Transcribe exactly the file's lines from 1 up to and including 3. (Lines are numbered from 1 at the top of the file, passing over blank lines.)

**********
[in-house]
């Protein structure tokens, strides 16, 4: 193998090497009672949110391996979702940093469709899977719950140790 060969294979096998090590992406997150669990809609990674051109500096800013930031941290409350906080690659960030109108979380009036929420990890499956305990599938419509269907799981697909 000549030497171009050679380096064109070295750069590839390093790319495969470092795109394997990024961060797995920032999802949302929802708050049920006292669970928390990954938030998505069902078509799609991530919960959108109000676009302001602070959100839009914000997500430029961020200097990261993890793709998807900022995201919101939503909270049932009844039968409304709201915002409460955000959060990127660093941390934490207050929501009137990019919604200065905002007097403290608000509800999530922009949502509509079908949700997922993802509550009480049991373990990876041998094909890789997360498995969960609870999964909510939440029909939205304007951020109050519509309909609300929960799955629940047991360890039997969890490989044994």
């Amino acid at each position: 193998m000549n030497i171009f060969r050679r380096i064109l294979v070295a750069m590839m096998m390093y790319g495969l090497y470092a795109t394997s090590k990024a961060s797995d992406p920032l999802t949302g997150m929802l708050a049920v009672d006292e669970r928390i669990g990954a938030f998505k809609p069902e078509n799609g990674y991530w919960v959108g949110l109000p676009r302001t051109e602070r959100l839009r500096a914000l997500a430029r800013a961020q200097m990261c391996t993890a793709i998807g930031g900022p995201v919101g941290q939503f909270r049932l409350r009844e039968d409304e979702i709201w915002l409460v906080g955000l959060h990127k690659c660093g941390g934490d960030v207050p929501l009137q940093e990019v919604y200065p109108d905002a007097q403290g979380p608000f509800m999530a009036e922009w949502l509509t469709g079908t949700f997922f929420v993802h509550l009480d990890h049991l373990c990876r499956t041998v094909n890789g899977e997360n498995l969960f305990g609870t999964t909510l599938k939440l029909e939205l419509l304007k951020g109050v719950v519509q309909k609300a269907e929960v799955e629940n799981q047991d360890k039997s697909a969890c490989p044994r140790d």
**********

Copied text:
[in-house]
């Protein structure tokens, strides 16, 4: 193998090497009672949110391996979702940093469709899977719950140790 060969294979096998090590992406997150669990809609990674051109500096800013930031941290409350906080690659960030109108979380009036929420990890499956305990599938419509269907799981697909 000549030497171009050679380096064109070295750069590839390093790319495969470092795109394997990024961060797995920032999802949302929802708050049920006292669970928390990954938030998505069902078509799609991530919960959108109000676009302001602070959100839009914000997500430029961020200097990261993890793709998807900022995201919101939503909270049932009844039968409304709201915002409460955000959060990127660093941390934490207050929501009137990019919604200065905002007097403290608000509800999530922009949502509509079908949700997922993802509550009480049991373990990876041998094909890789997360498995969960609870999964909510939440029909939205304007951020109050519509309909609300929960799955629940047991360890039997969890490989044994």
């Amino acid at each position: 193998m000549n030497i171009f060969r050679r380096i064109l294979v070295a750069m590839m096998m390093y790319g495969l090497y470092a795109t394997s090590k990024a961060s797995d992406p920032l999802t949302g997150m929802l708050a049920v009672d006292e669970r928390i669990g990954a938030f998505k809609p069902e078509n799609g990674y991530w919960v959108g949110l109000p676009r302001t051109e602070r959100l839009r500096a914000l997500a430029r800013a961020q200097m990261c391996t993890a793709i998807g930031g900022p995201v919101g941290q939503f909270r049932l409350r009844e039968d409304e979702i709201w915002l409460v906080g955000l959060h990127k690659c660093g941390g934490d960030v207050p929501l009137q940093e990019v919604y200065p109108d905002a007097q403290g979380p608000f509800m999530a009036e922009w949502l509509t469709g079908t949700f997922f929420v993802h509550l009480d990890h049991l373990c990876r499956t041998v094909n890789g899977e997360n498995l969960f305990g609870t999964t909510l599938k939440l029909e939205l419509l304007k951020g109050v719950v519509q309909k609300a269907e929960v799955e629940n799981q047991d360890k039997s697909a969890c490989p044994r140790d």